1000xRESIST review: You Can (Not) Resist

1000xRESIST is a difficult game to classify, but it's definitely something special.

There was a big question hanging over me the whole time I played 1000xRESIST: what, exactly, is this game? Is it a visual novel with some exploration built in? Is it closer to a classic adventure game, albeit one light on puzzles? Is it a philosophical poem, or should I be viewing it through a more traditional narrative lens?

I remembered Hideo Kojima’s claim that Death Stranding was the start of a new genre called “strand” game, where players use asynchronous communication to help each other out, and I found myself wondering if that wasn’t also an appropriate label for a game all about connection – one that will hopefully bring players together to share interpretations and talk through questions.

Even after the 13 hours of play it took me to finish 1000xRESIST, I’m still not really sure how to classify it, or how to explain it to others. The one thing I know with some certainty is that I like it very much.

In 1000xRESIST, humanity has been all but wiped out by the arrival of an alien species, the Occupants – enormous, floating beings who bring with them a disease that is immediately fatal to most of the Earth’s population. Iris, a teenage girl who lives with her parents in Canada, is somehow immune to the disease, and hands herself over for medical testing to see if a cure can be manufactured. 

Image: Sunset Visitor

You play as a character named Watcher, many years after the Occupants’ arrival. Watcher is one of many clones of Iris, who is now known as the ALLMOTHER; the clones live in a mysterious base known as the Orcard, and Watcher is one of six “sisters” assigned with a special function. She is the only sister able to enact “communion” with the others, allowing both of them to enter into the memories of ALLMOTHER and relive experiences from her life.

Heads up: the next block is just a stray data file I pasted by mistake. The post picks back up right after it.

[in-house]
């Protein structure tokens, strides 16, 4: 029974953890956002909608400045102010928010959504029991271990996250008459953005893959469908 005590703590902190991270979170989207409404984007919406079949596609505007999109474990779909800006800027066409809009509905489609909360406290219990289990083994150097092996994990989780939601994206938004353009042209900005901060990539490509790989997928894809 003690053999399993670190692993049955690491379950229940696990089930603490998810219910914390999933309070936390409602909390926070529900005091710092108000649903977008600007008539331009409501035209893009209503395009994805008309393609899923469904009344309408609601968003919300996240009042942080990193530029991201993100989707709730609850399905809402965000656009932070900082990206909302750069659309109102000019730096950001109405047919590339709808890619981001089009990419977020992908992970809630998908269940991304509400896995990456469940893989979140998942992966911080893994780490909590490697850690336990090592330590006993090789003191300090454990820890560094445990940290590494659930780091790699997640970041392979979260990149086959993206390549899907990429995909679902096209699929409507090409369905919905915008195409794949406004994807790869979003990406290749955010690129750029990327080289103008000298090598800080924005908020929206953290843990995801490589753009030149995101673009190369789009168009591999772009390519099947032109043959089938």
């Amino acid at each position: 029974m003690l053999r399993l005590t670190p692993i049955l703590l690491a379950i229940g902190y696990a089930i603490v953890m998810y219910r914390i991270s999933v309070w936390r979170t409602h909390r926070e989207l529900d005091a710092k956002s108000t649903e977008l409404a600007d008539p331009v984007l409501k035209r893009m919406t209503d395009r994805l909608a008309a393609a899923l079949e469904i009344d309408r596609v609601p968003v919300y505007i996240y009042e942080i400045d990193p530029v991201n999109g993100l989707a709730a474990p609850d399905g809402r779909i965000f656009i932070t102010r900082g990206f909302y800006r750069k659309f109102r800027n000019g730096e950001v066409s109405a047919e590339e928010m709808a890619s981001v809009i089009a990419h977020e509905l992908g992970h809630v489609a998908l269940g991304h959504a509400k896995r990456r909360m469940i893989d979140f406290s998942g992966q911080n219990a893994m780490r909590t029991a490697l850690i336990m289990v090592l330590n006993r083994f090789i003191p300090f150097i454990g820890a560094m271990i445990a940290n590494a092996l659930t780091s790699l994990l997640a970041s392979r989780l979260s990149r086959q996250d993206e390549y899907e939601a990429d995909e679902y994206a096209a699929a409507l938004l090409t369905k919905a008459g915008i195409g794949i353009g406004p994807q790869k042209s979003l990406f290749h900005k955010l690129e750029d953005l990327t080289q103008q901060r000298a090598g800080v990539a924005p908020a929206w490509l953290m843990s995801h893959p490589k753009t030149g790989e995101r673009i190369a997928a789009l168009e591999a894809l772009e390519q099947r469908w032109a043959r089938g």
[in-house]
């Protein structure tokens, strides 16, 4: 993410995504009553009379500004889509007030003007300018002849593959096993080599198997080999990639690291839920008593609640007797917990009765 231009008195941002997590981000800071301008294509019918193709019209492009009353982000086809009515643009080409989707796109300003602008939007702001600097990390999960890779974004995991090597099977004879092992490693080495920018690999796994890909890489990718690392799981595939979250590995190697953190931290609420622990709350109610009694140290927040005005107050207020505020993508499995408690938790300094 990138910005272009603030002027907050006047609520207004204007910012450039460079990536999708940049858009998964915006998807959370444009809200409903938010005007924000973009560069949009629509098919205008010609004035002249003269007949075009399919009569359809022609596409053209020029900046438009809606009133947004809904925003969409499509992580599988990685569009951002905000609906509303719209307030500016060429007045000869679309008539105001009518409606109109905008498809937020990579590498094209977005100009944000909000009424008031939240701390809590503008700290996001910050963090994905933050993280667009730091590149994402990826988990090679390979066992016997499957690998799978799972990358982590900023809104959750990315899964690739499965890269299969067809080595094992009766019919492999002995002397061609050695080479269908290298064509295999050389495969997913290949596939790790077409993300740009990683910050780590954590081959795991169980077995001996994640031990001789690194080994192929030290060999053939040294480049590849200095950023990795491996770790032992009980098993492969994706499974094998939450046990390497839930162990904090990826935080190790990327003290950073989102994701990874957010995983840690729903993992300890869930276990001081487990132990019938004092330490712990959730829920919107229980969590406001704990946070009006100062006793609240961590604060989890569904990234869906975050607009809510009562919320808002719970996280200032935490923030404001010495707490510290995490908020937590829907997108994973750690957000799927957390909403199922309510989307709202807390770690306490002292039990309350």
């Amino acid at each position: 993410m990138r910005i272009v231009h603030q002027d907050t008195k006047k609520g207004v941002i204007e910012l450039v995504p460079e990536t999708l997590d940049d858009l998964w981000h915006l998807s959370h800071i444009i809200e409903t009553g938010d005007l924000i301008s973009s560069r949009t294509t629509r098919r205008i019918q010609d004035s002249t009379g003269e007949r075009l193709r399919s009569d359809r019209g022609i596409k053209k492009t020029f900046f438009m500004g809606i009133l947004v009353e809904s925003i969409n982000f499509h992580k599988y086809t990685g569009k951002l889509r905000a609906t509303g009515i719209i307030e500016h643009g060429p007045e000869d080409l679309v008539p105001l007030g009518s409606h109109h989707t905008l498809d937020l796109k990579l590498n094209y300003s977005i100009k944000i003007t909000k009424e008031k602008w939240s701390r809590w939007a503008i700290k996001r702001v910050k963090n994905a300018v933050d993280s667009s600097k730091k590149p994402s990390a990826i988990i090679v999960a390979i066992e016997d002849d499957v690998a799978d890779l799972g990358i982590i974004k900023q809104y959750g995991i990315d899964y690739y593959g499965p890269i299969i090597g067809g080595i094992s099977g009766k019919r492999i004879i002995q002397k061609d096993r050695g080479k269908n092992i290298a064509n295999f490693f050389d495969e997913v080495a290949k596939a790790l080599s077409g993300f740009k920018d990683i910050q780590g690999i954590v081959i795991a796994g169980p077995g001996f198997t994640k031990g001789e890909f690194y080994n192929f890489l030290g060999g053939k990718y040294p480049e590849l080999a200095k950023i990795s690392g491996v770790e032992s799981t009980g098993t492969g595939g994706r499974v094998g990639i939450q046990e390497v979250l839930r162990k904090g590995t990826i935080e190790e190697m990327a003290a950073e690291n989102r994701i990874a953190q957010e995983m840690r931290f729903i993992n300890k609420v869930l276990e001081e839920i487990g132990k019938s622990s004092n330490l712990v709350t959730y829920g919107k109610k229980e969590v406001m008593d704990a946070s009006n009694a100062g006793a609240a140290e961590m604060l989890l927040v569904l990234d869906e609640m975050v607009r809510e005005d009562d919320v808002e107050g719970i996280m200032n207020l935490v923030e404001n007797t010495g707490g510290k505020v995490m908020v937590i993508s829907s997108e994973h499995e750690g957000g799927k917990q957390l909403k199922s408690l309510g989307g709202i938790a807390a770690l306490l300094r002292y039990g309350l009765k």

Through playing through these memories, and getting to grips with the history of Iris and the facility, you gradually get a greater sense of what happened to the Earth – and what needs to happen next. This is about the limits of the plot knowledge I’d recommend going into the game with. Being a bit confused is all part of the experience, as is the joy you feel when details start to cohere. 

A lot of the characters in 1000xRESIST are Iris clones, but with different costuming and voice performances to tell them apart – a clever way to build a huge backlog of characters with limited design resources. Every line of dialogue is professionally voice-acted, and each clone has a distinct personality and agenda.

Each communion you experience is a little different in style and setting, and each one digs a bit deeper into the broader narrative. A few feel like visual poems; some mix together different aesthetics and styles of media, while others are more straightforward. There are some light puzzle elements, usually involving a simple time manipulation mechanic, but most of the mechanics are in service of following the story above all else.

There is a lot I’m leaving out here, by the way. You want twists and tangents, side characters, surprises, rug-pulls? This game’s got them.